March 21, 2020, Fremantle, Australia
We were lolling along at 12 knots toward Fremantle when all of a sudden Amsterdam picked up speed and started racing along at 22 knots. Captain Mercer came on the horn saying that we were trying to make Fremantle on the 21st and not the 22nd. With borders closing and airlines canceling flights they need to get us to port more quickly. All of us who have reservations already should keep them (ours are for March 23 on Emirates) but they wanted to get in sooner to take advantage of a few more airline openings. The rest of the day staff was busy booking, and in many cases, rebooking flights that had been canceled. There was a certain amount of apprehension on the ship.
That apprehension was heightened by an article in the South Florida Sun Sentinel that was critical of HAL. The headline sets the tone.
So now we had more reason to be apprehensive as friends and family, reading the article, tried to contact us to see if we were ok. Given the bad internet and phone service some could not. I wrote a letter to the Sun Sentinel that said, in part:
“While the cruise is not ending the way we wanted and there is a subset of disgruntled customers who feel abandoned, that is not the feeling of the whole ship, or, in my observation, even a majority of the passengers.
While we all, initially, wanted to have the ship take us back to Ft. Lauderdale, after explanation by the Captain many of us understand the situation HAL is in and the problems of carrying a shipload of elderly people across oceans with no place to land them if they were to have a stroke, heart attack or other disease that is unfortunately common among people of my age.
The comment “Once off the boat, they’ll be on their own to find ways to fly back home” is neither fair nor true. The staff on the ship has been working tirelessly to get everyone who hasn’t gotten reservations themselves onto planes and out of Australia. Anyone who needs help getting a reservation has it. True, the process of getting reservations has not been as quick as we would like but getting 1200 passengers out of an airport that is NOT Australia’s international air hub doesn’t happen at the snap of a finger.”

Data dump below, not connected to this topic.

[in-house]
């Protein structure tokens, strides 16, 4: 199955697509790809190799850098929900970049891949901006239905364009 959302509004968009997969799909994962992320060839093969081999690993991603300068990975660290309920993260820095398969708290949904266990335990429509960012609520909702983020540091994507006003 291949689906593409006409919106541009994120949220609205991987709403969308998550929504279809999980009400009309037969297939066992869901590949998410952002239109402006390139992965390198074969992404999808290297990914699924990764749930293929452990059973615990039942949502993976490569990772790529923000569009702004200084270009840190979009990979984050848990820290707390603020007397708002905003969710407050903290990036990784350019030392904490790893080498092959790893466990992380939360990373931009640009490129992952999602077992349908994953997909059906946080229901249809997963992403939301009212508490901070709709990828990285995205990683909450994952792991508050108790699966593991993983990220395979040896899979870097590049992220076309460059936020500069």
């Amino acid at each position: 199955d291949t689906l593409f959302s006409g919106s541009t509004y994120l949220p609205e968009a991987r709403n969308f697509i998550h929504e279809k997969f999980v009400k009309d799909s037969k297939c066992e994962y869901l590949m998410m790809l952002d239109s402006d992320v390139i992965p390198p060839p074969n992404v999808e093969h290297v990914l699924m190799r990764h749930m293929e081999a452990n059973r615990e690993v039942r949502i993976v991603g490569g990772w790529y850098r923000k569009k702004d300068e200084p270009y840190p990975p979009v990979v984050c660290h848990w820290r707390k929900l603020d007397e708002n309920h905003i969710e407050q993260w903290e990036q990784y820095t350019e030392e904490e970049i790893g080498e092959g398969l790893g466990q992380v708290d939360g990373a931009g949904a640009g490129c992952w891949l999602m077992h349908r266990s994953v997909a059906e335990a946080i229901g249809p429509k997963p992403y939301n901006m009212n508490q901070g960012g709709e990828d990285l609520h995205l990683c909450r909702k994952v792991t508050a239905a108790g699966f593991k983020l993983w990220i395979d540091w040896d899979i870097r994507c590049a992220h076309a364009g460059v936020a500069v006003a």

Are there things I am critical of? Of course. Am I apprehensive about flying out on an airplane, through Seattle? Sure. But an incident yesterday illustrated Holland America’s prediciment.
In the afternoon we heard the four chimes and call for an emergency team to a stateroom. Shortly after that we changed course. The Captain came on and said that there was a medical emergency, he was heading toward Geraldton, Western Australia, where an Australian helicopter would meet us to medevac a critically ill patient. We went forward and watched as the crew struggled to lower the flagstaff on the front deck. Then the captain ordered every public room with a forward view evacuated and all the outside decks closed for the operation. The captain was concerned that a flash could go off (It wad dusk) and disrupt the operation. So, at dinner we watched through the spray splattered windows as the ship slowed and the Aussie Coastie circled the ship to get its bearings before making the pickup.
Then the Captain came to the dining room. This was our last dinner as a full complement and we were there to toast the captain, who is retiring after this trip, captaining his ninth world cruise. He has also spent years cruising Southeast Alaska. This was supposed to be his victory lap. It was to call at several of the ports that he visited as a young officer cadet, including Mombasa, his very first foreign port of call and Ascension. He was a young officer then when his ship sank and he was in a lifeboat for several days. We were to visit St. Helena, where he worked on the mail boat o the island from the UK and Cape Town. Instead his final cruise should be another chapter in his recently published memoir. He’s had a rough voyage, having to negotiate getting us into ports, plead his case with the home office, and keep the restive part of the passenger complement calm.
He accepted the ovation and the toast but not before most of the crew, from every department, marched through the dining room to receive our applause. Stewards, waiters, engine room crew, deck crew, security, bartenders, officers, chefs, busboys, all honored by the passengers and the captain.
Then it was back to the bridge to speed us into Fremantle, later than he had hoped but still on time to disembark passengers with flights today and early tomorrow morning.
At last night’s mainstage show Dolly Smith, as always, sat in the front center. Dolly is the “Queen of the Amsterdam.” She has been cruising HAL since 1985 and she practically lives on this ship, getting off when the ship goes into drydock. Everyone takes care of her. One of the performers came down to sing to her and encourage her “chair dancing.” She joked that she was going to hide out in the crew quarters. That may or may not be a joke. As a girl she and her sister stowed away on a ship to Hawaii. At least that’s what she told me after I told a story about my grandfather running away to sea.
So now we’re docked. I am sitting in a deckchair writing and watching the small boats go in and out of Freemantle harbor. A police boat keeps cruising by. People with planes today and tomorrow morning were supposed to be getting off more than 2 hours ago but still no announcement. Most of the planes are in the late evening (red eyes to Sydney, Melbourne or the Gulf) so there’s still time but this has raised the anxiety level. Tomorrow it’s our turn to get off for a flight Monday. I think I go will swim laps.